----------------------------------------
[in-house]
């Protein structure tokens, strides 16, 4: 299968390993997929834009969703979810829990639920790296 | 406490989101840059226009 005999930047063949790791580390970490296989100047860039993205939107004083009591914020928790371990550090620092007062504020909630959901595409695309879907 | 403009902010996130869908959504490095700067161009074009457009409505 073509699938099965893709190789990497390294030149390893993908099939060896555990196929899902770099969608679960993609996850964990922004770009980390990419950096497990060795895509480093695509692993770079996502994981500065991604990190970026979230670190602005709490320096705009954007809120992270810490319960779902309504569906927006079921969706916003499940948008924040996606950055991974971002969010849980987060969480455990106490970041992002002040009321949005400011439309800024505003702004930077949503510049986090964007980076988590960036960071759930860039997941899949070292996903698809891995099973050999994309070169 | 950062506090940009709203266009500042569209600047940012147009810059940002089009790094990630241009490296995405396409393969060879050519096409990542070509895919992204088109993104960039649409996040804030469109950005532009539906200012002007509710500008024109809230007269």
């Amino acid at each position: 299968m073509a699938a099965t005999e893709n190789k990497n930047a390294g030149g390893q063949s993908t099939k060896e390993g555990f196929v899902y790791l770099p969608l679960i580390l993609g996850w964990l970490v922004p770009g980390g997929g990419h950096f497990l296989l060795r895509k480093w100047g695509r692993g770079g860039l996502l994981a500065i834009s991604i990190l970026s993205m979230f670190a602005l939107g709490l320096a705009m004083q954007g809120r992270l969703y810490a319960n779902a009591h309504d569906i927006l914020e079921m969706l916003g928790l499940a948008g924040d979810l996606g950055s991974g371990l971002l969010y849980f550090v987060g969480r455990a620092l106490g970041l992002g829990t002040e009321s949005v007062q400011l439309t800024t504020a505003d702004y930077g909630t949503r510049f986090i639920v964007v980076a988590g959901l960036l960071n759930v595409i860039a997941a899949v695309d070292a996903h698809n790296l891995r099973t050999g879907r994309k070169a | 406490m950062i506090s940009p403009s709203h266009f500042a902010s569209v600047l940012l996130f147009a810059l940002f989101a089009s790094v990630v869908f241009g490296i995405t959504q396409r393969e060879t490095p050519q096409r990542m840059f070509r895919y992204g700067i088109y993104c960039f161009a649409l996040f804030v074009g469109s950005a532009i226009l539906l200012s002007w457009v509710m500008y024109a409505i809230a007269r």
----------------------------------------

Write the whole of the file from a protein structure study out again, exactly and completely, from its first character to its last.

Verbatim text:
[in-house]
């Protein structure tokens, strides 16, 4: 299968390993997929834009969703979810829990639920790296 | 406490989101840059226009 005999930047063949790791580390970490296989100047860039993205939107004083009591914020928790371990550090620092007062504020909630959901595409695309879907 | 403009902010996130869908959504490095700067161009074009457009409505 073509699938099965893709190789990497390294030149390893993908099939060896555990196929899902770099969608679960993609996850964990922004770009980390990419950096497990060795895509480093695509692993770079996502994981500065991604990190970026979230670190602005709490320096705009954007809120992270810490319960779902309504569906927006079921969706916003499940948008924040996606950055991974971002969010849980987060969480455990106490970041992002002040009321949005400011439309800024505003702004930077949503510049986090964007980076988590960036960071759930860039997941899949070292996903698809891995099973050999994309070169 | 950062506090940009709203266009500042569209600047940012147009810059940002089009790094990630241009490296995405396409393969060879050519096409990542070509895919992204088109993104960039649409996040804030469109950005532009539906200012002007509710500008024109809230007269």
């Amino acid at each position: 299968m073509a699938a099965t005999e893709n190789k990497n930047a390294g030149g390893q063949s993908t099939k060896e390993g555990f196929v899902y790791l770099p969608l679960i580390l993609g996850w964990l970490v922004p770009g980390g997929g990419h950096f497990l296989l060795r895509k480093w100047g695509r692993g770079g860039l996502l994981a500065i834009s991604i990190l970026s993205m979230f670190a602005l939107g709490l320096a705009m004083q954007g809120r992270l969703y810490a319960n779902a009591h309504d569906i927006l914020e079921m969706l916003g928790l499940a948008g924040d979810l996606g950055s991974g371990l971002l969010y849980f550090v987060g969480r455990a620092l106490g970041l992002g829990t002040e009321s949005v007062q400011l439309t800024t504020a505003d702004y930077g909630t949503r510049f986090i639920v964007v980076a988590g959901l960036l960071n759930v595409i860039a997941a899949v695309d070292a996903h698809n790296l891995r099973t050999g879907r994309k070169a | 406490m950062i506090s940009p403009s709203h266009f500042a902010s569209v600047l940012l996130f147009a810059l940002f989101a089009s790094v990630v869908f241009g490296i995405t959504q396409r393969e060879t490095p050519q096409r990542m840059f070509r895919y992204g700067i088109y993104c960039f161009a649409l996040f804030v074009g469109s950005a532009i226009l539906l200012s002007w457009v509710m500008y024109a409505i809230a007269r």